Ón gCos go Cluas – From Dancing to Listening

Voices from the North Atlantic Fiddle Convention conference held in Derry City, 2012

Edited by Liz Doherty and Fintan Vallely

303 pages, ISBN 978-0-9511569-9-5

Traditional music has moved from a primary purpose of servicing dance, to expressing artistic preference. Further, the outer fringes of traditional melody-making now shade into other forms – jazz, contemporary classical, rock and pop – and indeed towards the antithesis of genre, so-called ‘world’ music. The chapters in this volume reflect on this visible re-orientation, exploring North Atlantic musics in terms of the shift of folk cultures’ interest from social process to aesthetic product.
Ón gCos go Cluas heard the voices of more than a hundred speakers from all regions of the North Atlantic, each of them a musician or music teacher; they covered many aspects of Traditional music in addition to the fiddle. Thirty two of their voices are published here.

Liz Doherty, editor of The Cape Breton Fiddle Companion, was NAFCo’s festival organiser for 2012; Fintan Vallely, editor of Companion to Irish Traditional Music (1999, 2011, 2021) was the academic co-ordinator of that year’s conference. Both had already played key roles in two significant earlier conferences on Irish Traditional music – Crosbhealach an Cheoil – in 1996 and 2003, the first of which dealt with ‘Tradition and Change’, the second with ‘Education and Traditional Music’. Both books of papers from these events are available online.

The NAFCo event and the papers in this volume complete the ambitions of the Crosbhealach series by now dealing with the changing role of Traditional musics.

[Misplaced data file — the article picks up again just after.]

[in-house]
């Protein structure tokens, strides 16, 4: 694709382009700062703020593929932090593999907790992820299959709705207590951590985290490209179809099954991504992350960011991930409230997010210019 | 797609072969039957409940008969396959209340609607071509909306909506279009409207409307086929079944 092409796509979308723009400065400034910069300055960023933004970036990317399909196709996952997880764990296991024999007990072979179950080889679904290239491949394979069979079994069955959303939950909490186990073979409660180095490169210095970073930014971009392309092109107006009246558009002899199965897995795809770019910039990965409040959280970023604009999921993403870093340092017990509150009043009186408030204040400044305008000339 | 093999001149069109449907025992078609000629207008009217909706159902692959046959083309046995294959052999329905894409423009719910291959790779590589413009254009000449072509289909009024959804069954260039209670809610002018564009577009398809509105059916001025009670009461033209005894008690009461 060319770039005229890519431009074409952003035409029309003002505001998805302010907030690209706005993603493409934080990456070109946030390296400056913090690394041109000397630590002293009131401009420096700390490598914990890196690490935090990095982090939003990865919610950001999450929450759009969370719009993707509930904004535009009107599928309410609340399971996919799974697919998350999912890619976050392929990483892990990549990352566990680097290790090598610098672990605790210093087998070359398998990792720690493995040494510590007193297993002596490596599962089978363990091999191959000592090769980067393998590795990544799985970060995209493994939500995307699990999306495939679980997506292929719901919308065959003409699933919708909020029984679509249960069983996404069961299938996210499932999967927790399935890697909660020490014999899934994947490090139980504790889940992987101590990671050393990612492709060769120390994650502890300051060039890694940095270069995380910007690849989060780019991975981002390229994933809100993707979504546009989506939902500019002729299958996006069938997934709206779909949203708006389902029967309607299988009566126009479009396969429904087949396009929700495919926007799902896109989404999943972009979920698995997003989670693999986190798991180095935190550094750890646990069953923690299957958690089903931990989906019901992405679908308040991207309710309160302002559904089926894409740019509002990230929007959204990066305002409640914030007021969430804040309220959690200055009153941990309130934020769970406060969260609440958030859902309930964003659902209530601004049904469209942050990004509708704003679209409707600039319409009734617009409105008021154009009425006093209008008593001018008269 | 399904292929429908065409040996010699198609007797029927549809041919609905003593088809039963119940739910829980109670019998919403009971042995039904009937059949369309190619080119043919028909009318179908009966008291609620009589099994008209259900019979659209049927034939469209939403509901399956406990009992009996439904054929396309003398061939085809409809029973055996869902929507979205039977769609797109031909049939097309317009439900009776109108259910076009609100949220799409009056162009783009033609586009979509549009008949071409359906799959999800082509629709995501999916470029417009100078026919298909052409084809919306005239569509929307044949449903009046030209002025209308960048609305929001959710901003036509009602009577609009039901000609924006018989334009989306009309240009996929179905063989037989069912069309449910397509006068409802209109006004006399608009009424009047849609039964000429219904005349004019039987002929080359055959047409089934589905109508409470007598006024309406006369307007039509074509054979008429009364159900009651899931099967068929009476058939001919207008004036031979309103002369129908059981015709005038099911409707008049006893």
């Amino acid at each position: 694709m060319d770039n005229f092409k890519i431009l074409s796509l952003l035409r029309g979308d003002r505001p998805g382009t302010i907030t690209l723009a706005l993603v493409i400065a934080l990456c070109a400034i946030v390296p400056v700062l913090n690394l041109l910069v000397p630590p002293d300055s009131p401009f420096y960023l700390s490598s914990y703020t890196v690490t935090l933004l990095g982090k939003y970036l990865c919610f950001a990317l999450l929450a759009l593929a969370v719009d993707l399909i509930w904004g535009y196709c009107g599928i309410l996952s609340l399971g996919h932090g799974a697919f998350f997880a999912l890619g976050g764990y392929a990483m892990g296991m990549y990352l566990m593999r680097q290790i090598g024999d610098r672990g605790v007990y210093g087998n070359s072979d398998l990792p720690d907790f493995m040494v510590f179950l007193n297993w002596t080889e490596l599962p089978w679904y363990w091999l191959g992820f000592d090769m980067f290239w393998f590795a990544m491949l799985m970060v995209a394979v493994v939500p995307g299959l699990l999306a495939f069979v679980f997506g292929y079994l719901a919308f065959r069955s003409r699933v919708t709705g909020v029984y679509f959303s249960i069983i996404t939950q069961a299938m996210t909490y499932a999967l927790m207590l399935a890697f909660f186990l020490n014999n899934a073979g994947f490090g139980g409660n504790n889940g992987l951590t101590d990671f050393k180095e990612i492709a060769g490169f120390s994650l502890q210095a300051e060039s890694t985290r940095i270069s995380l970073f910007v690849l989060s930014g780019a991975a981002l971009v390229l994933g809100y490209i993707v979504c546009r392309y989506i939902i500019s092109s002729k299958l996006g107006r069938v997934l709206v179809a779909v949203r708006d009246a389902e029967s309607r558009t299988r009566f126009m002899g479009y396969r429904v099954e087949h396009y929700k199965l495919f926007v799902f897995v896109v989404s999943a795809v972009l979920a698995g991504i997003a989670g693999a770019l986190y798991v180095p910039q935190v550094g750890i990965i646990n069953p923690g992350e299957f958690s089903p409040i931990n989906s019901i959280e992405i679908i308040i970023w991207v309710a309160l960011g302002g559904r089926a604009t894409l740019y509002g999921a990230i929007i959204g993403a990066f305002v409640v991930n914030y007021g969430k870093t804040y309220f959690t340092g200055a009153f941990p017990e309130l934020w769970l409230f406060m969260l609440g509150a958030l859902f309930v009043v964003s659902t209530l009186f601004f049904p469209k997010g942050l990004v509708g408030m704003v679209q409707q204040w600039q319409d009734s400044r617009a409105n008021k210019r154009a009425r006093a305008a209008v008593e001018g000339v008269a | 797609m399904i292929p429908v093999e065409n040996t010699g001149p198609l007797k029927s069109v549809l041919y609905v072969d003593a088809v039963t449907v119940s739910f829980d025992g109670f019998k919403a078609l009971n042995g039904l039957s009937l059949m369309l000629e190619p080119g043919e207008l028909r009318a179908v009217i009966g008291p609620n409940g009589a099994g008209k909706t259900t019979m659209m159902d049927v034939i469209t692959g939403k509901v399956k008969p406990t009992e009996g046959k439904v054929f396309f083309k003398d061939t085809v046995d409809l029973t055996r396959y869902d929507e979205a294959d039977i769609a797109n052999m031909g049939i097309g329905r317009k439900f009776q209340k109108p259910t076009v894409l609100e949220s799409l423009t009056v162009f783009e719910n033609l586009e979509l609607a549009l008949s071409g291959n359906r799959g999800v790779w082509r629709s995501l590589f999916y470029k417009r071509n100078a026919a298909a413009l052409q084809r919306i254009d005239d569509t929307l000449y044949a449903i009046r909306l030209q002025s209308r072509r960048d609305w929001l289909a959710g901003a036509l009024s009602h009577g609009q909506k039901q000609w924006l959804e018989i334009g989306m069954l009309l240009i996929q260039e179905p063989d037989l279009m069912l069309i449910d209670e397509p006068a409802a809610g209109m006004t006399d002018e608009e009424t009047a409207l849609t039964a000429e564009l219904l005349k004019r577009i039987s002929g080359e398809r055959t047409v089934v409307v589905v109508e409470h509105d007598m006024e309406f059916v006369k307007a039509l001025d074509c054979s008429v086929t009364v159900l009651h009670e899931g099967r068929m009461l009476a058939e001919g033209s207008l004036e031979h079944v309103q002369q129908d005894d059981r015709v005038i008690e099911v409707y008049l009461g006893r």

CONTENTS

Introduction
 Liz Doherty and Fintan Vallely. ix

  • 1  Fiddlers, dancing, art and utility: what isn’t traditional?
Neil V. Rosenberg. 1
  • 2  ‘The concert era’ – innovation in Hardanger fiddling around 1900
Håkon Asheim. 14
  • 3  Square sets as ‘folk’ dance in Cape Breton community life
Jørn Borggreen. 25
  • 4  Néillidh Boyle: replacing traditional concepts of storytelling in exploration of the acoustic art 
Katie Boyle. 30
  • 5  Participatory music in the Irish Gaeltacht 
Éamonn Costello. 38
  • 6  Revival of ‘crooked’ fiddle tunes in the performance of contemporary Quebec traditional 
music
Jean Duval. 48
  • 7  The great divide: recent trends in the technical approach to the fiddle in Norway
Anon Egeland. 58
  • 8  On first hearing: the John Junner Collection of Scottish and Irish music recordings Stuart Eydmann. 66
  • 9  Galician fiddle versus tambourine
Alfonso Franco. 76
  • 10  The status of the master-fiddler in eighteenth-century Scotland
Ronnie Gibson. 86
  • 11  Foot-oriented fiddling among the Mississippi Choctaw: R. J. Willis and the house dance Chris Goertzen. 92
  • 12  Joe Holmes: the singing North Antrim fiddler
Len Graham. 104
  • 13  Truth, beauty and authenticity in folk music
Ingrid Hamberg. 108
  • 14  Follow the band: playing old-time tunes in new performance contexts
Gregory Hansen. 117
  • 15  More than buzzing bluebottles: new contexts for Irish céilí bands
Daithí Kearney. 126
  • 16  Traditional style: the student singer and the folk industry
Sandra Kerr. 136
  • 17  ‘Listen how the fiddle cries and laughs’: traditional Lithuanian fiddling in Soviet-era Siberia 
Gaila Kirdienė. 141
  • 18  Arranging traditional Norwegian Hardanger fiddle tunes 
Ragnhild Knudsen. 154
  • 19  New directions in contemporary fiddle playing in Norway 
Gjermund Kolltveit. 160
  • 20  The Donegal ‘Highland’ tunes: origins and movement of a dance-driven genre 
Caoimhín MacAoidh. 168
  • 21  A favourite Scotch measure: the relationship between a group of Scottish solo dances 
and the tune ‘The Flowers of Edinburgh’
Mats Melin. 177
  • 22  ‘Fiddle icons confidential’: the making of a portrait
Nicole Murray. 188
  • 23  ‘Bhíodh muid ag damhsa go maidin’: dance, music, and community in Árainn
Deirdre Ní Chonghaile. 195
  • 24  Scottish fiddle music in Australia in the twentieth century
Emma Nixon. 207
  • 25  The fiddle as a symbolic creative therapeutic tool in music therapy
Josie Nugent. 213
  • 26  Off the record: Irish traditional musicians and the music industry
Leah O’Brien Bernini. 218
  • 27  Change and stability in Irish-American-Newfoundland fiddle tunes
Evelyn Osborne. 222